Maria can’t be written off for East Coast 

Posted: 10:43 am Saturday, September 23rd, 2017

By Kirk Mellish

As I’ve been pointing out all week on the radio and in frequent blog posts here, great uncertainty existed on any U.S. mainland impacts in the longer term.

I pointed out over and over again that at 5 days and beyond, the normal and expected error on the track is measured in hundreds of miles. And that is true under the best of circumstances where models do not vacillate and/or the steering mechanisms are fairly straight forward… that was never the case for Irma nor for Maria.

Those have been explained in my tweets and here in these blogs.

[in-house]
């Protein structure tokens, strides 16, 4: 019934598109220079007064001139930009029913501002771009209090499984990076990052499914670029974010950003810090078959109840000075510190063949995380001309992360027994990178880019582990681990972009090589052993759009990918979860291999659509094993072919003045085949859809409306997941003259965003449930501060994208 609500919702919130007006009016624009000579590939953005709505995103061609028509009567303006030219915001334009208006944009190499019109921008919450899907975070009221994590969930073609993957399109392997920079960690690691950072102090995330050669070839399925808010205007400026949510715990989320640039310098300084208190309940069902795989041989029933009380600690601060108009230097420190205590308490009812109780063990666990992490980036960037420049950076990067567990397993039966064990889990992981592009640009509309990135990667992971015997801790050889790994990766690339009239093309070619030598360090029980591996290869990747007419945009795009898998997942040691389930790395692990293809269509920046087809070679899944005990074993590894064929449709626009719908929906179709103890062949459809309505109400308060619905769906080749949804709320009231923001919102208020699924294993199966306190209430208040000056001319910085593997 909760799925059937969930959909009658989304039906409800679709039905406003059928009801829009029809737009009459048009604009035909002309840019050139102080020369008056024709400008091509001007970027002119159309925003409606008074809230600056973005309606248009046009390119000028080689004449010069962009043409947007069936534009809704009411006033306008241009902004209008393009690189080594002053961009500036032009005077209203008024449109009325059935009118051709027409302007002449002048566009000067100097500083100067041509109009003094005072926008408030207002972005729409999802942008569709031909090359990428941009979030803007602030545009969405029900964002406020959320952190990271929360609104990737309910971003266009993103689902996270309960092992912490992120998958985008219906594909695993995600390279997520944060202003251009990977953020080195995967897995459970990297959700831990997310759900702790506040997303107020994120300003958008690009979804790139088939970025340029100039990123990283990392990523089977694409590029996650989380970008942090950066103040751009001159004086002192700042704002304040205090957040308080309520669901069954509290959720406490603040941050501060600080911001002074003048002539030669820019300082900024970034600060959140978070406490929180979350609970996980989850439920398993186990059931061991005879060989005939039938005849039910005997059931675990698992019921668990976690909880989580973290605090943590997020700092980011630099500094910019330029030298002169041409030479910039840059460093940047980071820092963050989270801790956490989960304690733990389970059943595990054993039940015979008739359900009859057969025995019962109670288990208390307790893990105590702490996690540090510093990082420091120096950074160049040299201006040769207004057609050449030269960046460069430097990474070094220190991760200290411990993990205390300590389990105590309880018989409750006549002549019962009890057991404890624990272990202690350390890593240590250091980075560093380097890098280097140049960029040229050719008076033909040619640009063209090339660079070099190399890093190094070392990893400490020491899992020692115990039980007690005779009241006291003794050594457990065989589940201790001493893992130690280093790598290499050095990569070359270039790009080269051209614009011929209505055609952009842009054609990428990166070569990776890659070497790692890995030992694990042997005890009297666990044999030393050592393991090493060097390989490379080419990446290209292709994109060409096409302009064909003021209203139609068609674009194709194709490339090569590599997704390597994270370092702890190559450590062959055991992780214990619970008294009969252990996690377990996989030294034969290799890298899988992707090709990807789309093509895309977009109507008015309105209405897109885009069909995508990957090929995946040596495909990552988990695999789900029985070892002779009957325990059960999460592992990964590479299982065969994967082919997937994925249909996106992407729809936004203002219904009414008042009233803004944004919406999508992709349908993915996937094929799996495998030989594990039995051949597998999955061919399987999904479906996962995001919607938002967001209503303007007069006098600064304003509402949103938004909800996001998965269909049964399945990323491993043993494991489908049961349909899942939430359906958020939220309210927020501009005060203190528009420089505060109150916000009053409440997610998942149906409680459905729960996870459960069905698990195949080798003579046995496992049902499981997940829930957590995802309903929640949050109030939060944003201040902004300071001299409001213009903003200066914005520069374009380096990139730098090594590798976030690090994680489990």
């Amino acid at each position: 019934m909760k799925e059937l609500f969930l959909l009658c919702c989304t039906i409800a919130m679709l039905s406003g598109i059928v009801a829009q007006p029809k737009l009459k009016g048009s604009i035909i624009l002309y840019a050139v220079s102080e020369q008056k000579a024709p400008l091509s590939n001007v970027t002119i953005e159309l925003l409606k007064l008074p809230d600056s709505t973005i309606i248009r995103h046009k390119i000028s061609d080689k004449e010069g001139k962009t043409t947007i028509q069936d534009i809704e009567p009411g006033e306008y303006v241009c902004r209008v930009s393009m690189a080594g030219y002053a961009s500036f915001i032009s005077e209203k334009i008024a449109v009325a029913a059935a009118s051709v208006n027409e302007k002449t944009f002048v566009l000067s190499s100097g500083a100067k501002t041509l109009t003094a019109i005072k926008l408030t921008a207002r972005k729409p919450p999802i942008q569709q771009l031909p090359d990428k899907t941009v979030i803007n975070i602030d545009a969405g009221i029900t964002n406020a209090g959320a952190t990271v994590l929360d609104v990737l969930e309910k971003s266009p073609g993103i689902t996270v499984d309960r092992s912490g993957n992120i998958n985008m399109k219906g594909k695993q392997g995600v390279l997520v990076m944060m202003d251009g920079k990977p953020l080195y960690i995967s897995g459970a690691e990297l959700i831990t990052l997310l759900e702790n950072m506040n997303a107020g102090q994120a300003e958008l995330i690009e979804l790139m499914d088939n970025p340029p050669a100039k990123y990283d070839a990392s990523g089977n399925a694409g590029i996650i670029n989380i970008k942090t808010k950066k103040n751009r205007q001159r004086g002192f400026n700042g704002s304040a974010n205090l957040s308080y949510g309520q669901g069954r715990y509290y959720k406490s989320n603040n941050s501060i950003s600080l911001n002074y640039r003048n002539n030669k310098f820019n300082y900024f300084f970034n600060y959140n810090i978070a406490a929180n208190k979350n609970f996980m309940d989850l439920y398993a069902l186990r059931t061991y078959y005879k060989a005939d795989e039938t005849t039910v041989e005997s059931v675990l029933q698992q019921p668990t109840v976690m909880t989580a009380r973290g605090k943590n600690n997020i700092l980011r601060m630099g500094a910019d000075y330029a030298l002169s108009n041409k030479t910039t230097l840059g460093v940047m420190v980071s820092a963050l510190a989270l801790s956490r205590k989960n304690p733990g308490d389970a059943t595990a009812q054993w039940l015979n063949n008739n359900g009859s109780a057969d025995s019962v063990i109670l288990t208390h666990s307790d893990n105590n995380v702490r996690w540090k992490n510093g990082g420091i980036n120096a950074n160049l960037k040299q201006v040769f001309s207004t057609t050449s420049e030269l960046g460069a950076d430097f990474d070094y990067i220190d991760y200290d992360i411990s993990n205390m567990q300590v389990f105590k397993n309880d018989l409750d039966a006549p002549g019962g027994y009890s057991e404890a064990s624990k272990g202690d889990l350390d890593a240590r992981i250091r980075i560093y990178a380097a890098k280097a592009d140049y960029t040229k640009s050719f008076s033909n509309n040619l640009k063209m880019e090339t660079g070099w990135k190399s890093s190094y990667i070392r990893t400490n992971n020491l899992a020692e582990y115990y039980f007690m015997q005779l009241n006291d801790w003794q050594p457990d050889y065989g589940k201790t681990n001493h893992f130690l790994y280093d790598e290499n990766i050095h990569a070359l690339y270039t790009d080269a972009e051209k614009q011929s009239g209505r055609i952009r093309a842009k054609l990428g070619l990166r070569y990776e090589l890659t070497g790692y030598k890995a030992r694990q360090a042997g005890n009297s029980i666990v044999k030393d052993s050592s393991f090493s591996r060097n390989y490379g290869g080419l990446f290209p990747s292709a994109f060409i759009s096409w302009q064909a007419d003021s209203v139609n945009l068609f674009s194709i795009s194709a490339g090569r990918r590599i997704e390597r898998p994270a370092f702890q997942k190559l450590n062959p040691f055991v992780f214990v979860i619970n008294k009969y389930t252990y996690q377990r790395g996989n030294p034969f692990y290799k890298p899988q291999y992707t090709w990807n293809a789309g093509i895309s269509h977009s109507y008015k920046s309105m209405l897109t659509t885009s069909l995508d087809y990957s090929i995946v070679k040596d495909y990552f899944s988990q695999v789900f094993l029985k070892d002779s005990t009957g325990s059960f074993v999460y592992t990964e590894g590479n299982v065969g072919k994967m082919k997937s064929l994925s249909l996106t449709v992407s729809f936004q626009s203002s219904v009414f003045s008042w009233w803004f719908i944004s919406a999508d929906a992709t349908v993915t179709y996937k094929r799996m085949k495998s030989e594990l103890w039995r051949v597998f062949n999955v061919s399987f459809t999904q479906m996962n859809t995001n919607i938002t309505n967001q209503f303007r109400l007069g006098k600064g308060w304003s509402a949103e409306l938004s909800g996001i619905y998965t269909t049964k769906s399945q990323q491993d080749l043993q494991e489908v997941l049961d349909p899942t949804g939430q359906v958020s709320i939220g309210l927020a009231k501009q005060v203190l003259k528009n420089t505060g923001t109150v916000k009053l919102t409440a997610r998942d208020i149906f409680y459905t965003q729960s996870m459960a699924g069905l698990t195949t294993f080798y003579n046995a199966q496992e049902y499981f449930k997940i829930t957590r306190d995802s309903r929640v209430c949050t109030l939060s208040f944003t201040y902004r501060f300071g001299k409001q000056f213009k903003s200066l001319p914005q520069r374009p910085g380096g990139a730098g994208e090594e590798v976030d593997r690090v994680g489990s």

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The spread in some models ensemble spaghetti has actually increased, indicating growing uncertainty in a safe pass out to sea:

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Always remembers hurricanes and tropical storms are large, often larger than the NHC “cone of uncertainty”. Therefore, impacts of wind rain etc. do NOT require a land strike by the eye or core of the storm!

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See multiple prior posts on Maria for background not included in this post.

 

 

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